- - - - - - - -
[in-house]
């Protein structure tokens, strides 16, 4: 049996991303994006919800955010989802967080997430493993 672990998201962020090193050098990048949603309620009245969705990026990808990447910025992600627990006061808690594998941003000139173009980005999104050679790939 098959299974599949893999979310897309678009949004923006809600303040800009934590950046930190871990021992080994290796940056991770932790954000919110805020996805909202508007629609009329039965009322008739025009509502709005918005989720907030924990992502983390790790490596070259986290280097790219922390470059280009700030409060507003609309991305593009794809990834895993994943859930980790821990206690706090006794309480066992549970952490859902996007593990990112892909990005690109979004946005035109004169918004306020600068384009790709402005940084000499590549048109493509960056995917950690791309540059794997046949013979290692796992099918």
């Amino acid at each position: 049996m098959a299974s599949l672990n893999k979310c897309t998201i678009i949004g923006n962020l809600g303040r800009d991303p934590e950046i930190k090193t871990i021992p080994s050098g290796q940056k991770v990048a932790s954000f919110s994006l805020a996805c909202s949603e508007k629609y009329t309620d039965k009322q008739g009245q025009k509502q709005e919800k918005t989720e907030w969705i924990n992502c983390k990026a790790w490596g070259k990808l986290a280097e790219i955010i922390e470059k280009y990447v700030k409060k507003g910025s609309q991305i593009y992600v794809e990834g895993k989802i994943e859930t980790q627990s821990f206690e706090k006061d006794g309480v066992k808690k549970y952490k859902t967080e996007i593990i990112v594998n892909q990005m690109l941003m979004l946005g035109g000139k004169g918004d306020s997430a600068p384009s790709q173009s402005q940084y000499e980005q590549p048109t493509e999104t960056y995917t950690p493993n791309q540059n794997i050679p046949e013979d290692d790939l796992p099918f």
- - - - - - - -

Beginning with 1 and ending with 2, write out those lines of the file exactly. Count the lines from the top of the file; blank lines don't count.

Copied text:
[in-house]
């Protein structure tokens, strides 16, 4: 049996991303994006919800955010989802967080997430493993 672990998201962020090193050098990048949603309620009245969705990026990808990447910025992600627990006061808690594998941003000139173009980005999104050679790939 098959299974599949893999979310897309678009949004923006809600303040800009934590950046930190871990021992080994290796940056991770932790954000919110805020996805909202508007629609009329039965009322008739025009509502709005918005989720907030924990992502983390790790490596070259986290280097790219922390470059280009700030409060507003609309991305593009794809990834895993994943859930980790821990206690706090006794309480066992549970952490859902996007593990990112892909990005690109979004946005035109004169918004306020600068384009790709402005940084000499590549048109493509960056995917950690791309540059794997046949013979290692796992099918």